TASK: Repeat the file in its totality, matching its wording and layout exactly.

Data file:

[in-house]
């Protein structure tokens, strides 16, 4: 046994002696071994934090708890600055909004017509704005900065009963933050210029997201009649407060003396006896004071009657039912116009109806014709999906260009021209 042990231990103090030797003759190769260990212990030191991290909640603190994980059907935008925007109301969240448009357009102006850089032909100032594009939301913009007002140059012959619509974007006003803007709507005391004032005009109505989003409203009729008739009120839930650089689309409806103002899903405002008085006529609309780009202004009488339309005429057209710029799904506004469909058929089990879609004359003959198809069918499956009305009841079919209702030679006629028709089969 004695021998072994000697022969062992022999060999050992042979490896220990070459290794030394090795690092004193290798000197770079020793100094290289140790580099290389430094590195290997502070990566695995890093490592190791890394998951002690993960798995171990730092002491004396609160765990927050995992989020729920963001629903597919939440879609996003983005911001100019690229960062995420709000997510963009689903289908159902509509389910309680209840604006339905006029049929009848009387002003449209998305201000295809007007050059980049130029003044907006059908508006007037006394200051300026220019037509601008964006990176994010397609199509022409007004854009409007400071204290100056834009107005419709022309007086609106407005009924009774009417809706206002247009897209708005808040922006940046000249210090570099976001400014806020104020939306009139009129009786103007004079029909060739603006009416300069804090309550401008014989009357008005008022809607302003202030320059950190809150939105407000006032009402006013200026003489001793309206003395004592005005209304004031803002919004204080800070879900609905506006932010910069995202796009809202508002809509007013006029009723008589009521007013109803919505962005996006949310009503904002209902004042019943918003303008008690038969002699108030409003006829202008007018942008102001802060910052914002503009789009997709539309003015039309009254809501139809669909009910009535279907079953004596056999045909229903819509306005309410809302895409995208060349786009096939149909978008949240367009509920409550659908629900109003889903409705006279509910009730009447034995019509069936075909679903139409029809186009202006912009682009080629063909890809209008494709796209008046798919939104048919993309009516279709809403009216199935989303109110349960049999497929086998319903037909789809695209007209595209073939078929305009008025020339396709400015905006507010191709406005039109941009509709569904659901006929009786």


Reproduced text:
[in-house]
């Protein structure tokens, strides 16, 4: 046994002696071994934090708890600055909004017509704005900065009963933050210029997201009649407060003396006896004071009657039912116009109806014709999906260009021209 042990231990103090030797003759190769260990212990030191991290909640603190994980059907935008925007109301969240448009357009102006850089032909100032594009939301913009007002140059012959619509974007006003803007709507005391004032005009109505989003409203009729008739009120839930650089689309409806103002899903405002008085006529609309780009202004009488339309005429057209710029799904506004469909058929089990879609004359003959198809069918499956009305009841079919209702030679006629028709089969 004695021998072994000697022969062992022999060999050992042979490896220990070459290794030394090795690092004193290798000197770079020793100094290289140790580099290389430094590195290997502070990566695995890093490592190791890394998951002690993960798995171990730092002491004396609160765990927050995992989020729920963001629903597919939440879609996003983005911001100019690229960062995420709000997510963009689903289908159902509509389910309680209840604006339905006029049929009848009387002003449209998305201000295809007007050059980049130029003044907006059908508006007037006394200051300026220019037509601008964006990176994010397609199509022409007004854009409007400071204290100056834009107005419709022309007086609106407005009924009774009417809706206002247009897209708005808040922006940046000249210090570099976001400014806020104020939306009139009129009786103007004079029909060739603006009416300069804090309550401008014989009357008005008022809607302003202030320059950190809150939105407000006032009402006013200026003489001793309206003395004592005005209304004031803002919004204080800070879900609905506006932010910069995202796009809202508002809509007013006029009723008589009521007013109803919505962005996006949310009503904002209902004042019943918003303008008690038969002699108030409003006829202008007018942008102001802060910052914002503009789009997709539309003015039309009254809501139809669909009910009535279907079953004596056999045909229903819509306005309410809302895409995208060349786009096939149909978008949240367009509920409550659908629900109003889903409705006279509910009730009447034995019509069936075909679903139409029809186009202006912009682009080629063909890809209008494709796209008046798919939104048919993309009516279709809403009216199935989303109110349960049999497929086998319903037909789809695209007209595209073939078929305009008025020339396709400015905006507010191709406005039109941009509709569904659901006929009786």